Recent research conducted by a team of researchers from Syracuse University’s School of Information Studies and funded by the Institute for Museum and Library Studies indicates that students in schools that have certified librarians perform better on English/Language Arts tests than students in schools without certified librarians. Certified librarians are also more likely to provide students with materials that present more diverse points of view and that better support the curriculum than non-certified librarians, the research indicates (

However, since not all schools are mandated to employ certified librarians, many high-needs districts do not have these skilled professionals on staff to assist students and classroom teachers.

The Syracuse University School of Information Studies (iSchool) has developed a new Preparing Librarians for High-Needs Schools Scholarship program to help infuse energetic and skilled school media professionals into these high-needs school districts while providing financial assistance to educate the highest caliber school media students.

Scholarship recipients will receive financial support to cover one-third of their tuition costs. In exchange, those students will be required to complete their fieldwork (100 hours) and practica (300 hours) in high-needs districts, as designated by New York State. These are generally districts in both urban and rural areas whose needs outweigh their resources, as calculated by dividing a district’s poverty percentage by its combined wealth ratio. Teachers with appropriate experience have an option for reduced practica hours.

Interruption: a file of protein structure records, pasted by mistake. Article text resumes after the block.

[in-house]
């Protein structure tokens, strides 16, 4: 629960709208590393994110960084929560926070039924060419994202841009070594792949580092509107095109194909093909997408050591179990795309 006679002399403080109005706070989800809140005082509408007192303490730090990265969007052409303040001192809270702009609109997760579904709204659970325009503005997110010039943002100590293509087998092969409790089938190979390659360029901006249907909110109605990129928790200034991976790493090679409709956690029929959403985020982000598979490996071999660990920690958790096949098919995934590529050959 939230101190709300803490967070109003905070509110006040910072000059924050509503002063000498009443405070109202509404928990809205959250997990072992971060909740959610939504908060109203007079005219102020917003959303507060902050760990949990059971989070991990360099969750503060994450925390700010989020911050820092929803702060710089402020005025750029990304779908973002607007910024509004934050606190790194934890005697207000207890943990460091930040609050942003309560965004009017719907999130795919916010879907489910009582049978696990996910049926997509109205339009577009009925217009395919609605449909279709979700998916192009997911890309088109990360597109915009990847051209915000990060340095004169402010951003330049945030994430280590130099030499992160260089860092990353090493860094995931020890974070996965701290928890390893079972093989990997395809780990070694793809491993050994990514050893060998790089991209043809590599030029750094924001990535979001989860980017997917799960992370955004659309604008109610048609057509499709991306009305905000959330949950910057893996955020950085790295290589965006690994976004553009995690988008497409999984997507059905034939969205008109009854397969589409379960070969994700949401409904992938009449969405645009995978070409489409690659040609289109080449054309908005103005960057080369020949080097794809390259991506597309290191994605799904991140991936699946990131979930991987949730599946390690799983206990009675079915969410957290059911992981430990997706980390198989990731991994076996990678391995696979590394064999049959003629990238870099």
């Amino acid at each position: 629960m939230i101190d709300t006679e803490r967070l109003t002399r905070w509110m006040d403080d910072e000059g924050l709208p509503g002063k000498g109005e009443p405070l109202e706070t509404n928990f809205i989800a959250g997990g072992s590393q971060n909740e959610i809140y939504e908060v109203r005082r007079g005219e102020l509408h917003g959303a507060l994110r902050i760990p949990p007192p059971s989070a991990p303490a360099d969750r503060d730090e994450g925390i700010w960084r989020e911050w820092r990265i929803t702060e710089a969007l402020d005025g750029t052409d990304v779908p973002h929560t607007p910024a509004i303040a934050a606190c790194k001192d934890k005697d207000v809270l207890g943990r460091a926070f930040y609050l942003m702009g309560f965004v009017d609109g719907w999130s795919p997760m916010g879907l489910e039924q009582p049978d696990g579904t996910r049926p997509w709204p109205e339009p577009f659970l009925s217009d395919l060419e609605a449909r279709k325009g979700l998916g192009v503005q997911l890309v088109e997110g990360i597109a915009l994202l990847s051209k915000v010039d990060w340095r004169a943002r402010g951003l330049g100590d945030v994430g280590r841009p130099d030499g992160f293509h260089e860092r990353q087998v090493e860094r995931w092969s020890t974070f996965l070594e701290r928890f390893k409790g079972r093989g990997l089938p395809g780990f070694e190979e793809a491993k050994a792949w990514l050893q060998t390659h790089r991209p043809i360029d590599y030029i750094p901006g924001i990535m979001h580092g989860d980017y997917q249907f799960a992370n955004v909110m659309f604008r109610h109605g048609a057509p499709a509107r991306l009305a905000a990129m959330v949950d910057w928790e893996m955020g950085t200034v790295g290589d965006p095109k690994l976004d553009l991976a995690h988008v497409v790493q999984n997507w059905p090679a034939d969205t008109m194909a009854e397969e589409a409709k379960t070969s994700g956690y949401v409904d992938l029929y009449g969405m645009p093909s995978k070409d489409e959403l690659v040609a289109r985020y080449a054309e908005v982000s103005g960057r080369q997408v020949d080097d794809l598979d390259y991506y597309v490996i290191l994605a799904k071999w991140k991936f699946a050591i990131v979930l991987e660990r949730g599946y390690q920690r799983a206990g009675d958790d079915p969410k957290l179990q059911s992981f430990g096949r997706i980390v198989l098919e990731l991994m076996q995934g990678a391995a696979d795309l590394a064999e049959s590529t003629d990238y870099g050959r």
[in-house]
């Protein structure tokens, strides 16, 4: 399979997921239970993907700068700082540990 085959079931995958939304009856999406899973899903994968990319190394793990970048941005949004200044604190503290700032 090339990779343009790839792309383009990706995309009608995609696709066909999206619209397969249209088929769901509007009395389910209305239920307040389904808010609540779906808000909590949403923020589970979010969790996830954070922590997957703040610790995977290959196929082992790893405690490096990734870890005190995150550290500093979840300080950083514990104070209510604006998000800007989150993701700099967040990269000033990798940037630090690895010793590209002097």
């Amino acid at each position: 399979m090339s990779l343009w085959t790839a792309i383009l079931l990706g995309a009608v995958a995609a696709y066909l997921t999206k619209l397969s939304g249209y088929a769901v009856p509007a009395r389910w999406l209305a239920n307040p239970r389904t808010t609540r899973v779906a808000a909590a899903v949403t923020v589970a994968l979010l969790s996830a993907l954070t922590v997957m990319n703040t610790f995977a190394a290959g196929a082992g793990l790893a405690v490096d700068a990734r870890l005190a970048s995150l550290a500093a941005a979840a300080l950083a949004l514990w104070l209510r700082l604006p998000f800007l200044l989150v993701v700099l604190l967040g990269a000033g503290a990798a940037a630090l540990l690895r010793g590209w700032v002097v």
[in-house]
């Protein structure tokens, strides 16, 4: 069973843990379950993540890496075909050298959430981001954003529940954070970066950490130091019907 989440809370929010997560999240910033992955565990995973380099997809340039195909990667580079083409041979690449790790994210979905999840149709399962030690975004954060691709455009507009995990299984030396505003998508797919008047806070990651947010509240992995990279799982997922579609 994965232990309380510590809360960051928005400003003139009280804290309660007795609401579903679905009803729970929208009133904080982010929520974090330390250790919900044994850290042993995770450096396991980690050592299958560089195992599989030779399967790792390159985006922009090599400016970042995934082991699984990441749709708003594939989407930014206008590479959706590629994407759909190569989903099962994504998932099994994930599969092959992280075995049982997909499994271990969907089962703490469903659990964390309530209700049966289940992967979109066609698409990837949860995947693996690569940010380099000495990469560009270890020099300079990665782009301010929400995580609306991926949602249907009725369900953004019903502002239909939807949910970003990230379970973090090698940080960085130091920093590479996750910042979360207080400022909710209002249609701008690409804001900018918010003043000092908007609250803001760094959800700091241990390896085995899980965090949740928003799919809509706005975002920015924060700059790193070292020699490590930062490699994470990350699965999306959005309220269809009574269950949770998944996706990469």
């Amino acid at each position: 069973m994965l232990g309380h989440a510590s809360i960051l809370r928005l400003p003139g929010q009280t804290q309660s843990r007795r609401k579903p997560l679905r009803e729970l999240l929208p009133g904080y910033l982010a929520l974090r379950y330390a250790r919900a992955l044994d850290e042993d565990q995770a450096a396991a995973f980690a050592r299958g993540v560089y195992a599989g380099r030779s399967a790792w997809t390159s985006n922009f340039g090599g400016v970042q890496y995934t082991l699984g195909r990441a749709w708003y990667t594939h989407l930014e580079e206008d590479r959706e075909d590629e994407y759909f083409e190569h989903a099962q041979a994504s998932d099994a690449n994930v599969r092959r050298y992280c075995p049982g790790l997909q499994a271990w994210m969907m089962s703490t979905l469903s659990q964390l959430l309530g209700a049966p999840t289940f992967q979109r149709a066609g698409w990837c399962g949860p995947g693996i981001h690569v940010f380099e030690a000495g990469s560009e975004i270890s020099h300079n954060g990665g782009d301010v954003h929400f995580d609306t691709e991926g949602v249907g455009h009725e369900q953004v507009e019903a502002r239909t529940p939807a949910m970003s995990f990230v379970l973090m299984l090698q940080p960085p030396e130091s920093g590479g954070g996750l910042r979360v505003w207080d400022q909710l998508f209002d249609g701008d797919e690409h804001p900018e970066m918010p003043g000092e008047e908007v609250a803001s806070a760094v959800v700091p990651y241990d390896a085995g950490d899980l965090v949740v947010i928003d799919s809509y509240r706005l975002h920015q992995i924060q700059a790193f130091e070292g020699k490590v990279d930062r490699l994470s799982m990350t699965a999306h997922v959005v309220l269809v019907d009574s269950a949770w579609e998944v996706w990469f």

“Our hope in establishing this new scholarship program is really three-fold,” said Meredith Professor Ruth V. Small, program director of the iSchool’s School Media programs. “We hope to provide these high-needs districts with the talent and skills of school media students during their required fieldwork and practica experiences. The program also highlights the value and impact of certified school media specialists in districts across the entire state, and enables us to recruit the best and brightest school media students to the iSchool.”

This scholarship program builds on the work that Small conducted as the creator and administrator of the Preparing Librarians for Urban Schools (PLUS) program from 2003 to 2007. The PLUS program was a distance-learning program for library service in high-need urban schools, and graduated more than 120 new teacher-librarians in New York State for service in New York City, Binghamton, Rochester, and Syracuse.

“The new scholarship program expands the reach of the PLUS program into high-needs rural districts as well,” Small said.

To be eligible for consideration for the Preparing Librarians for High-Needs Schools scholarships, individuals must be accepted into the M.S. in Library and Information Science School Media Specialization or the Certificate of Advanced Study in School Media programs. They also must submit a 500-word essay describing their vision of a future library in a high-needs school.

Scholarship applications received before April 21, 2010, will be given preference.

For more details, visit

Learn more about the school media program by watching this video: